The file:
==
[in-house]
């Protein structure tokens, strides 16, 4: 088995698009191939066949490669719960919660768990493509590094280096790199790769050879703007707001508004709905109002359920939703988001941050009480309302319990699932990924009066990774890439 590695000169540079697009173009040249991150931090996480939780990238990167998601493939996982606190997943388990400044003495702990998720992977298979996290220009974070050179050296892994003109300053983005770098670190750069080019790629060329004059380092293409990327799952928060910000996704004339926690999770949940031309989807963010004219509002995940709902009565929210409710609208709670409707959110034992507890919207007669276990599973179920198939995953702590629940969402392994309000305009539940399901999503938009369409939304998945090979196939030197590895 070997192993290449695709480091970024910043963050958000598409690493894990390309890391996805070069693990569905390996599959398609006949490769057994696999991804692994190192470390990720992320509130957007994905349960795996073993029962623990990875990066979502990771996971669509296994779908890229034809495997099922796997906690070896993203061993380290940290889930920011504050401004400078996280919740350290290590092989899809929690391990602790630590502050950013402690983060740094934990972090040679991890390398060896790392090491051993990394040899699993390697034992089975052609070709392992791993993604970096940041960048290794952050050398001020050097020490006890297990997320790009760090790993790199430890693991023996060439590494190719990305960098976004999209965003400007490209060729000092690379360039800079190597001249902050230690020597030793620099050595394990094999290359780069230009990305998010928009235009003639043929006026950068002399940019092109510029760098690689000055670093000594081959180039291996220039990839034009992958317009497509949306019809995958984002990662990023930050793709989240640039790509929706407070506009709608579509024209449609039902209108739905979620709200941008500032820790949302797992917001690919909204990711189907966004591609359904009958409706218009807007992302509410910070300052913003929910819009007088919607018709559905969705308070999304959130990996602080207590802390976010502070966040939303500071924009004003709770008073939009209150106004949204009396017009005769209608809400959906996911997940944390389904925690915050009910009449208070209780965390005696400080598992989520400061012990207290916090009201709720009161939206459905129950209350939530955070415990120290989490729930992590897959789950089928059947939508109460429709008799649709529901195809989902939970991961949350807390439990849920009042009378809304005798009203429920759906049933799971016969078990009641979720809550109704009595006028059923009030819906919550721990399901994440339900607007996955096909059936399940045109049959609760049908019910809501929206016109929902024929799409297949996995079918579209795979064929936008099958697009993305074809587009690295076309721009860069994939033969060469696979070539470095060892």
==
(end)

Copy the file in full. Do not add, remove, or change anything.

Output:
[in-house]
């Protein structure tokens, strides 16, 4: 088995698009191939066949490669719960919660768990493509590094280096790199790769050879703007707001508004709905109002359920939703988001941050009480309302319990699932990924009066990774890439 590695000169540079697009173009040249991150931090996480939780990238990167998601493939996982606190997943388990400044003495702990998720992977298979996290220009974070050179050296892994003109300053983005770098670190750069080019790629060329004059380092293409990327799952928060910000996704004339926690999770949940031309989807963010004219509002995940709902009565929210409710609208709670409707959110034992507890919207007669276990599973179920198939995953702590629940969402392994309000305009539940399901999503938009369409939304998945090979196939030197590895 070997192993290449695709480091970024910043963050958000598409690493894990390309890391996805070069693990569905390996599959398609006949490769057994696999991804692994190192470390990720992320509130957007994905349960795996073993029962623990990875990066979502990771996971669509296994779908890229034809495997099922796997906690070896993203061993380290940290889930920011504050401004400078996280919740350290290590092989899809929690391990602790630590502050950013402690983060740094934990972090040679991890390398060896790392090491051993990394040899699993390697034992089975052609070709392992791993993604970096940041960048290794952050050398001020050097020490006890297990997320790009760090790993790199430890693991023996060439590494190719990305960098976004999209965003400007490209060729000092690379360039800079190597001249902050230690020597030793620099050595394990094999290359780069230009990305998010928009235009003639043929006026950068002399940019092109510029760098690689000055670093000594081959180039291996220039990839034009992958317009497509949306019809995958984002990662990023930050793709989240640039790509929706407070506009709608579509024209449609039902209108739905979620709200941008500032820790949302797992917001690919909204990711189907966004591609359904009958409706218009807007992302509410910070300052913003929910819009007088919607018709559905969705308070999304959130990996602080207590802390976010502070966040939303500071924009004003709770008073939009209150106004949204009396017009005769209608809400959906996911997940944390389904925690915050009910009449208070209780965390005696400080598992989520400061012990207290916090009201709720009161939206459905129950209350939530955070415990120290989490729930992590897959789950089928059947939508109460429709008799649709529901195809989902939970991961949350807390439990849920009042009378809304005798009203429920759906049933799971016969078990009641979720809550109704009595006028059923009030819906919550721990399901994440339900607007996955096909059936399940045109049959609760049908019910809501929206016109929902024929799409297949996995079918579209795979064929936008099958697009993305074809587009690295076309721009860069994939033969060469696979070539470095060892």